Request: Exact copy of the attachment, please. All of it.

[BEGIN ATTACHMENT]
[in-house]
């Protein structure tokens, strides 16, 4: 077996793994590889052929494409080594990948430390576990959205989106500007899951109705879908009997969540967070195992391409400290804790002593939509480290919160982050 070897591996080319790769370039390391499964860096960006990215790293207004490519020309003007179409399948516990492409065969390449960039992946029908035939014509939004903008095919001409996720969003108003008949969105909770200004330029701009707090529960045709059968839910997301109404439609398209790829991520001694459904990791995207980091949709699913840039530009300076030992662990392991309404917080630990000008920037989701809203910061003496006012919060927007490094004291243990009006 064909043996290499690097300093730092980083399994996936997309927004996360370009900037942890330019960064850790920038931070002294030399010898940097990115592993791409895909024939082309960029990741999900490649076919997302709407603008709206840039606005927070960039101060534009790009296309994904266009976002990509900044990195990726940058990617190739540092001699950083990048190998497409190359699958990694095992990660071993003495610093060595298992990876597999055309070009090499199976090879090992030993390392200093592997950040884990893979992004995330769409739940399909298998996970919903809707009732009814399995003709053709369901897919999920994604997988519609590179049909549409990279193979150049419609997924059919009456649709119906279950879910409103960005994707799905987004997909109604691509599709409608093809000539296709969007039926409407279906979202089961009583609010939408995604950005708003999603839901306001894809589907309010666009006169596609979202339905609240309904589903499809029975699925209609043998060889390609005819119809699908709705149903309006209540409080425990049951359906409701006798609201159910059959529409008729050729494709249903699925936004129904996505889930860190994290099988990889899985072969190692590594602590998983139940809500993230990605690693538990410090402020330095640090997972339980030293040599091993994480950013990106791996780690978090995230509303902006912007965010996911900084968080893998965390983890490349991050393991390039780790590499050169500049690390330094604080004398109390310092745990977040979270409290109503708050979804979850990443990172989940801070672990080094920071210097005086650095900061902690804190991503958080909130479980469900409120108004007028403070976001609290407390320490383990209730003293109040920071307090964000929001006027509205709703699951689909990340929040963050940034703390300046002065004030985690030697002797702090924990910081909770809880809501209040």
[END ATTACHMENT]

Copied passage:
[in-house]
């Protein structure tokens, strides 16, 4: 077996793994590889052929494409080594990948430390576990959205989106500007899951109705879908009997969540967070195992391409400290804790002593939509480290919160982050 070897591996080319790769370039390391499964860096960006990215790293207004490519020309003007179409399948516990492409065969390449960039992946029908035939014509939004903008095919001409996720969003108003008949969105909770200004330029701009707090529960045709059968839910997301109404439609398209790829991520001694459904990791995207980091949709699913840039530009300076030992662990392991309404917080630990000008920037989701809203910061003496006012919060927007490094004291243990009006 064909043996290499690097300093730092980083399994996936997309927004996360370009900037942890330019960064850790920038931070002294030399010898940097990115592993791409895909024939082309960029990741999900490649076919997302709407603008709206840039606005927070960039101060534009790009296309994904266009976002990509900044990195990726940058990617190739540092001699950083990048190998497409190359699958990694095992990660071993003495610093060595298992990876597999055309070009090499199976090879090992030993390392200093592997950040884990893979992004995330769409739940399909298998996970919903809707009732009814399995003709053709369901897919999920994604997988519609590179049909549409990279193979150049419609997924059919009456649709119906279950879910409103960005994707799905987004997909109604691509599709409608093809000539296709969007039926409407279906979202089961009583609010939408995604950005708003999603839901306001894809589907309010666009006169596609979202339905609240309904589903499809029975699925209609043998060889390609005819119809699908709705149903309006209540409080425990049951359906409701006798609201159910059959529409008729050729494709249903699925936004129904996505889930860190994290099988990889899985072969190692590594602590998983139940809500993230990605690693538990410090402020330095640090997972339980030293040599091993994480950013990106791996780690978090995230509303902006912007965010996911900084968080893998965390983890490349991050393991390039780790590499050169500049690390330094604080004398109390310092745990977040979270409290109503708050979804979850990443990172989940801070672990080094920071210097005086650095900061902690804190991503958080909130479980469900409120108004007028403070976001609290407390320490383990209730003293109040920071307090964000929001006027509205709703699951689909990340929040963050940034703390300046002065004030985690030697002797702090924990910081909770809880809501209040």